Cameron  10:27

Yeah. In digital, $42 Billion US taken out of the bank in a day, I read. This is now the largest bank run in US history. But four days before the collapse — I like this — Forbes put out its list of the best banks in the US and SVB was, I think, in the number twenty position in terms of best banks in the US. So, I guess that tells you everything you need to know about how Forbes rate things.

Tony  11:09

And accounting and regulation. I mean, the first question of any bank insto call now will be, what’s your bond portfolio holding and is it mark to market? And is that reflected through the accounts?

Cameron  11:19

I don’t understand your comments there about using mark to market. If they use mark to market, I get that will enable them to write down the value of those assets, but how does that help them when push comes to shove and they’ve got people trying to withdraw $42 billion and they need to come up with the cash to pay them and they need to sell their assets at a loss, then, you know, scrambled to come up with the money? How would that have helped them?

Tony  11:47

It doesn’t. That’s why it’s being hidden. It helps the investors to know what’s going on and it helps the depositors to know what’s going on.

Cameron  11:54

Oh, right.

Tony  11:54

Now, it’s possible that the movements in interest rates have happened within a–no, it can’t have. I was going to say a six-monthly period reporting period, and so therefore, they’re just declaring it now, but they have to report quarterly in the States. But they should have said, “hey, guys we’re insolvent,” about three months ago, at least. Tell their investors and tell the depositors back then, but they just tried to hide it. Well, they didn’t try to hide it. They didn’t have to declare it under US accounting or regulatory rules.

Cameron  12:20

Were they insolvent though? How do you determine that? Like, if there hadn’t been a bank run, they would have been okay, I assume?

Tony  12:29

Yeah, that’s right if the losses had remained paper losses. It was only because — I’m not sure what the sequence of events was — someone I think must have worked out that they were negative equity, and therefore the deposits couldn’t all be paid out if there was a run. So, it’s becoming like, we were talking once before about global warming; it can’t be fixed by the participants, it’s got to be fixed by someone coming in over the top because all the participants are going to keep doing what they’re doing, because it’s in their best interest. So, it’s like, this is the reverse. It’s often called the Spanish Prisoner problem, where if you and I are separated and put in cells and the cops come to you and say, “oh, look, Tony’s confessed. You’d better confess,” you don’t know if I’ve confessed. If they said it to me, too, if we both say shtoom, we both get off. If one of us says something, then the other one gets off. Sorry, then you get off and the other one goes to jail. So, what do you do? So, it’s the same sort of situation. So, as soon as someone thought there was negative equity in the bank and they couldn’t pay the deposits and started withdrawing, that just started the stampede. And then it became a real problem, not just the paper problem.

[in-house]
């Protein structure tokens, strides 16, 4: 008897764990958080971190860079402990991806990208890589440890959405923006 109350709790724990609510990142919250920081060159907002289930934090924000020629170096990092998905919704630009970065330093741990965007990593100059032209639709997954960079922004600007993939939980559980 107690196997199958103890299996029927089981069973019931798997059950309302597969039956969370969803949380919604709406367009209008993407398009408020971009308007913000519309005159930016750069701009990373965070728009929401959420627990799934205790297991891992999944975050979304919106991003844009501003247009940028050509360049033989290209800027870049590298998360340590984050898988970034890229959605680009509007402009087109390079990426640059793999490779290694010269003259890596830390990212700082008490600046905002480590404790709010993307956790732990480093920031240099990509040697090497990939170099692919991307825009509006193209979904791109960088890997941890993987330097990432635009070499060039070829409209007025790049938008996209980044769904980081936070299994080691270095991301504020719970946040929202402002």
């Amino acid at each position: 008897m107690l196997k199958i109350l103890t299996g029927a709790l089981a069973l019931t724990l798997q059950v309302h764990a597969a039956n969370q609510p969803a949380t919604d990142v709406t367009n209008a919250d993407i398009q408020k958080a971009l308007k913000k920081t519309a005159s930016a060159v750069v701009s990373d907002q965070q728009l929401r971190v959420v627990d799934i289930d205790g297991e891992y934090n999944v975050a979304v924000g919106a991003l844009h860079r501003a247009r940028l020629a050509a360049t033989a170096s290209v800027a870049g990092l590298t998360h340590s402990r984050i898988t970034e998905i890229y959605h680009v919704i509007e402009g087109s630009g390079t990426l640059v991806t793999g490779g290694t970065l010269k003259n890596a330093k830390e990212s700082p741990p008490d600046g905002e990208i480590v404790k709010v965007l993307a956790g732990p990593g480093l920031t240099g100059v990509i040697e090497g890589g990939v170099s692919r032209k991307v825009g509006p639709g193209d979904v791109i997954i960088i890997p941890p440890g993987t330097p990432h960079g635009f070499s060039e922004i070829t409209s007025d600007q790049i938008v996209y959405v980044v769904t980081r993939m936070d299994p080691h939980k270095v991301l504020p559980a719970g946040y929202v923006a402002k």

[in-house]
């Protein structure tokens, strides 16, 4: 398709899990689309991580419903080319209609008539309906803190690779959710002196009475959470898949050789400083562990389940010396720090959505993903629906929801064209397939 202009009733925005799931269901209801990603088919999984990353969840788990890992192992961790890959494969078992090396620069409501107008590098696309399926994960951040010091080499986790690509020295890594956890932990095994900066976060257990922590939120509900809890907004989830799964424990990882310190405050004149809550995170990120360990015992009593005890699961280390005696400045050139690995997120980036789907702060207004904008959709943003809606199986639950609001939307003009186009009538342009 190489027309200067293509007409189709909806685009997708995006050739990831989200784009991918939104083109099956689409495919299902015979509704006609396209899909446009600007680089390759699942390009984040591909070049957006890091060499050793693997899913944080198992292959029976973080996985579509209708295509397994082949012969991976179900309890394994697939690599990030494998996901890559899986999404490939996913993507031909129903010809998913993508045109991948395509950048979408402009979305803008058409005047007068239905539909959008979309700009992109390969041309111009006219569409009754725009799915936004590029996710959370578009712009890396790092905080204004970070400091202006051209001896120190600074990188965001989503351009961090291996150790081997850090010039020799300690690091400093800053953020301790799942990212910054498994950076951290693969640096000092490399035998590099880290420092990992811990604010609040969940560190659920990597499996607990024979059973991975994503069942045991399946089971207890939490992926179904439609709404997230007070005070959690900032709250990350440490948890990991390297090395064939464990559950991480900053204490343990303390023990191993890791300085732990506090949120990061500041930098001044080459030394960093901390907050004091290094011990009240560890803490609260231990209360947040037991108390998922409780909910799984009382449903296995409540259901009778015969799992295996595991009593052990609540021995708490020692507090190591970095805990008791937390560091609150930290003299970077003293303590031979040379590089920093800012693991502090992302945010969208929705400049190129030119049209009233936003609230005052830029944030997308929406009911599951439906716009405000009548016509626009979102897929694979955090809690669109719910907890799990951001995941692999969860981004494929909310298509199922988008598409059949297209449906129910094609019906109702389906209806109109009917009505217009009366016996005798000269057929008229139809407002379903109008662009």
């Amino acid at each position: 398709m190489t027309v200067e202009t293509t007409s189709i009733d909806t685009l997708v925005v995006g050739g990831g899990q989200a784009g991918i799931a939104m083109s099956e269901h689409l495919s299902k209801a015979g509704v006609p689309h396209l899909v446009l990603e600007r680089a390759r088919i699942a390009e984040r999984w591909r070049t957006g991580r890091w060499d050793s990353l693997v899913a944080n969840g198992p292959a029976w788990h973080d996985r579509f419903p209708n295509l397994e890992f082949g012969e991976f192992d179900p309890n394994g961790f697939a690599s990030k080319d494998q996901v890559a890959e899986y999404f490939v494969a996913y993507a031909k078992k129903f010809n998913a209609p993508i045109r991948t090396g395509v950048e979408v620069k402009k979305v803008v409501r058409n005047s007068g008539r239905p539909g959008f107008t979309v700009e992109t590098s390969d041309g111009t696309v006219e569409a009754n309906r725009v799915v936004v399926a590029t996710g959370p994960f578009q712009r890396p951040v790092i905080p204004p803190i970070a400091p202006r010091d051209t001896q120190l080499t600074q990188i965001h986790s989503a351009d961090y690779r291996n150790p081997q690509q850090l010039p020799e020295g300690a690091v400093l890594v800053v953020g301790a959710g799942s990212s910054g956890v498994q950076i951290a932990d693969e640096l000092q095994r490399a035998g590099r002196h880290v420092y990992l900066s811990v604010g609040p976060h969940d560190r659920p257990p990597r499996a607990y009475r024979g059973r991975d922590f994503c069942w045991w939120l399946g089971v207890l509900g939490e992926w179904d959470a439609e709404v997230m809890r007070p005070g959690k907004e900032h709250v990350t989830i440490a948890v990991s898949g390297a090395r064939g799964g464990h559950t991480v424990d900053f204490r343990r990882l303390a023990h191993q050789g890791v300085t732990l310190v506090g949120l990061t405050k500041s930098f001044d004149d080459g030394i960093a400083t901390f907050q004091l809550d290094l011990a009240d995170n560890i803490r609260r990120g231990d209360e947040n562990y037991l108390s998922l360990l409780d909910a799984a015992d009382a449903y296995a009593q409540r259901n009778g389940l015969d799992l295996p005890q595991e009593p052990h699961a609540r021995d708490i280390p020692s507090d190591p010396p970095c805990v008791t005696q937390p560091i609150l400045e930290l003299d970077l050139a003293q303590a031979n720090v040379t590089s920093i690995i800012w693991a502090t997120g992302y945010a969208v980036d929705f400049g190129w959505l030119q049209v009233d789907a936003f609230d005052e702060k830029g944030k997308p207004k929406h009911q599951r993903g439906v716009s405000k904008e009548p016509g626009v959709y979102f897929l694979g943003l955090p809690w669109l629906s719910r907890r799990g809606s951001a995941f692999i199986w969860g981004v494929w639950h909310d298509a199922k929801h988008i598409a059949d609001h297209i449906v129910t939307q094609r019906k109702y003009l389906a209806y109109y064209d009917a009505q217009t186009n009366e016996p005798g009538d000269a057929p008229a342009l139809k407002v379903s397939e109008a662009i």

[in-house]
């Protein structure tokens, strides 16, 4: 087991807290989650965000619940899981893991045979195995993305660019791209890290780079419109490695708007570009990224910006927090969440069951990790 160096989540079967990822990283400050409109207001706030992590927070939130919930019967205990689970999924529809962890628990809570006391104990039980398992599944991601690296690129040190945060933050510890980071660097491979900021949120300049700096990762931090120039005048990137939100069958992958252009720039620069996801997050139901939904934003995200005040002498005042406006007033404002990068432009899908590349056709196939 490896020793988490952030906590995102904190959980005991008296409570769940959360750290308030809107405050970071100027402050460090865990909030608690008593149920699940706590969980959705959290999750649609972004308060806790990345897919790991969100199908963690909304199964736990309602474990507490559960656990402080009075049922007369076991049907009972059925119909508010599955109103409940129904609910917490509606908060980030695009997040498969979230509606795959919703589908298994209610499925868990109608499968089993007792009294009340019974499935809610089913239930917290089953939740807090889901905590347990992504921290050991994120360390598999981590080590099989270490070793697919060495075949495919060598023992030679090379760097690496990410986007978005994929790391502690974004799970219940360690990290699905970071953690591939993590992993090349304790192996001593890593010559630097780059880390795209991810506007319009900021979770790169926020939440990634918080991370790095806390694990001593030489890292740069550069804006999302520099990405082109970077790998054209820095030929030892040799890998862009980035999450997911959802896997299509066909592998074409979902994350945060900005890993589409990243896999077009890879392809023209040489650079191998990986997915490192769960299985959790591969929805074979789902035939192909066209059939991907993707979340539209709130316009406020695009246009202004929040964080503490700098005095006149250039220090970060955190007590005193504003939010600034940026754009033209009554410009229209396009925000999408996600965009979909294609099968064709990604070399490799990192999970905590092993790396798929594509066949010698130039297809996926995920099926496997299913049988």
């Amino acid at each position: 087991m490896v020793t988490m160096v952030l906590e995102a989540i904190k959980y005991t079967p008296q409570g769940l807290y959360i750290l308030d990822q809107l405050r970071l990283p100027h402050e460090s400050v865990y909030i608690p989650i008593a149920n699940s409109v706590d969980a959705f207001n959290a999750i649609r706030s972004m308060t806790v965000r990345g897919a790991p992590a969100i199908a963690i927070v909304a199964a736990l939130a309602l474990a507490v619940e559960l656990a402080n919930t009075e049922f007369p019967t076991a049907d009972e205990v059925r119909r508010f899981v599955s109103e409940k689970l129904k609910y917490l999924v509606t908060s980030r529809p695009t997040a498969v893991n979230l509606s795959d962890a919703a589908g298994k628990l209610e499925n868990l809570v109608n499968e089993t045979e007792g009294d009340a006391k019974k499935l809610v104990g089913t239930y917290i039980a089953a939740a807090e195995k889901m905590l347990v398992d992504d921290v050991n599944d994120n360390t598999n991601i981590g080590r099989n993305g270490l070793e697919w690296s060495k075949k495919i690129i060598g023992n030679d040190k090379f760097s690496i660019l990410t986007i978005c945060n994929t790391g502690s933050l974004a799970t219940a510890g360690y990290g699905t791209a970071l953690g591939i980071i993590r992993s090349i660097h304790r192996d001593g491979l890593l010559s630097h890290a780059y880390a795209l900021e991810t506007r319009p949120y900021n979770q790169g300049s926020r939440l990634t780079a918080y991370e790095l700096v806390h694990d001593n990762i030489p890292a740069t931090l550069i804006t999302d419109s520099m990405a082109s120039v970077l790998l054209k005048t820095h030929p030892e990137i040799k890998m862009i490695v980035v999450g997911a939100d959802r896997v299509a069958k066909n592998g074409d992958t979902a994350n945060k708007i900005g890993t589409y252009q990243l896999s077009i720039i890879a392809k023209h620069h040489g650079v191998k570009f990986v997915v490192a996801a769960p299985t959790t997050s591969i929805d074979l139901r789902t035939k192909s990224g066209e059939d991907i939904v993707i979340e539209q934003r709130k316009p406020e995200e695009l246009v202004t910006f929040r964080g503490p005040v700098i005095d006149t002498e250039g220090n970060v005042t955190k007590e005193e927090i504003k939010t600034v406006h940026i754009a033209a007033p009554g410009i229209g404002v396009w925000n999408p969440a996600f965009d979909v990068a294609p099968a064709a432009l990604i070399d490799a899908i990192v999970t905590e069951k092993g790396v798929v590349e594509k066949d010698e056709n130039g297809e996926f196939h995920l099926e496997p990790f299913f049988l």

Cameron  13:38

Yeah. And I heard it was Peter Thiel who started the whole thing. Yeah, co-founder of PayPal, along with many other businesses he’s been involved in. But I read somewhere on Reddit or something over the weekend that he started the thing. I also read that the CEO managed to sell $3.6 million in stock a couple of days before the failure.

Tony  14:10

Well, you’d hope that’s clawed back. I mean, under Australian insolvency laws, it could be clawed back. I don’t know what the US laws say. But yeah, I mean, that’s just egregious, isn’t it?

Cameron  14:21

Well, yes, and no. But again, like he had, I assume, no idea that this bank run was about to happen. I mean, it’s not like the business was failing before the bank run. They just had some assets that were worthless.

Tony  14:38

Yeah, which he knew about, and the investors and depositors didn’t, and he just happened to sell his shares three days before a bank run. He probably had coffee with Peter Thiel and then went, “hmm, shit. Note to self: sell shares.”

Cameron  14:53

We are not alleging that at all if the CEO’s lawyers are listening. Joking, just jokes. There has been some criticism I read today: somebody said “‘the Fed has basically just written insurance on interest rate risk for the whole banking system.'” This is Stephen Kelly, Senior Research Associate at Yale’s programme on financial stability. “And that, he said, could stoke future risk taking by implying that the Fed will step in if things go awry. ‘I call it a bailout of the system,’ Mr Kelly said, ‘it lowers the threshold for the expectation of where emergency steps kick in.'” Now, the Biden administration is saying it’s not a bailout, because the bank is going to shut the doors unless it gets bought out, I guess, taken over, the investors are going to lose their money, etc., etc. So, yeah, I don’t know. I don’t know how to read this. But anyway.